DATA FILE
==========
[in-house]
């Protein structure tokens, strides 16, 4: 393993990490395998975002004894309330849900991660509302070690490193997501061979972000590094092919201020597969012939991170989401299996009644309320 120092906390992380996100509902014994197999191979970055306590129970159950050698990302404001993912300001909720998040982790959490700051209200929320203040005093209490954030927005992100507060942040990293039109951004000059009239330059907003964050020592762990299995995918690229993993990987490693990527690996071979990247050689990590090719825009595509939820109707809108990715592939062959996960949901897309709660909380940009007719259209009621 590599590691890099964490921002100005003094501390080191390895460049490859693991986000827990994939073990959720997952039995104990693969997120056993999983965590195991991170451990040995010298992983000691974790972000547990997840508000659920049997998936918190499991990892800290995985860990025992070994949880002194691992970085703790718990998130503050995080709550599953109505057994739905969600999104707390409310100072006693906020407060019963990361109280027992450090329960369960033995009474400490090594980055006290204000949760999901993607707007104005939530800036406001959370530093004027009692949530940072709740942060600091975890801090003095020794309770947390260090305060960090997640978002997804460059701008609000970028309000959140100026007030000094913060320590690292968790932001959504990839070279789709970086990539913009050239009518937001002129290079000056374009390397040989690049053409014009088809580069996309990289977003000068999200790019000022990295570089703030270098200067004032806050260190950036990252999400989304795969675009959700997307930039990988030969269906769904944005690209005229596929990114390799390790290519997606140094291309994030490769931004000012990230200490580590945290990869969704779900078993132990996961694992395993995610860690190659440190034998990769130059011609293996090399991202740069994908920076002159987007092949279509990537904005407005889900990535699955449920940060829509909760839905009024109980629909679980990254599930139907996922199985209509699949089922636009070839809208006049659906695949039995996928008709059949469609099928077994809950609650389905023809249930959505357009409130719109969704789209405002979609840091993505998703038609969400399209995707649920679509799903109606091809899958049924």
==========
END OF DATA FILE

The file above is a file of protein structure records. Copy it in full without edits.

[in-house]
């Protein structure tokens, strides 16, 4: 393993990490395998975002004894309330849900991660509302070690490193997501061979972000590094092919201020597969012939991170989401299996009644309320 120092906390992380996100509902014994197999191979970055306590129970159950050698990302404001993912300001909720998040982790959490700051209200929320203040005093209490954030927005992100507060942040990293039109951004000059009239330059907003964050020592762990299995995918690229993993990987490693990527690996071979990247050689990590090719825009595509939820109707809108990715592939062959996960949901897309709660909380940009007719259209009621 590599590691890099964490921002100005003094501390080191390895460049490859693991986000827990994939073990959720997952039995104990693969997120056993999983965590195991991170451990040995010298992983000691974790972000547990997840508000659920049997998936918190499991990892800290995985860990025992070994949880002194691992970085703790718990998130503050995080709550599953109505057994739905969600999104707390409310100072006693906020407060019963990361109280027992450090329960369960033995009474400490090594980055006290204000949760999901993607707007104005939530800036406001959370530093004027009692949530940072709740942060600091975890801090003095020794309770947390260090305060960090997640978002997804460059701008609000970028309000959140100026007030000094913060320590690292968790932001959504990839070279789709970086990539913009050239009518937001002129290079000056374009390397040989690049053409014009088809580069996309990289977003000068999200790019000022990295570089703030270098200067004032806050260190950036990252999400989304795969675009959700997307930039990988030969269906769904944005690209005229596929990114390799390790290519997606140094291309994030490769931004000012990230200490580590945290990869969704779900078993132990996961694992395993995610860690190659440190034998990769130059011609293996090399991202740069994908920076002159987007092949279509990537904005407005889900990535699955449920940060829509909760839905009024109980629909679980990254599930139907996922199985209509699949089922636009070839809208006049659906695949039995996928008709059949469609099928077994809950609650389905023809249930959505357009409130719109969704789209405002979609840091993505998703038609969400399209995707649920679509799903109606091809899958049924």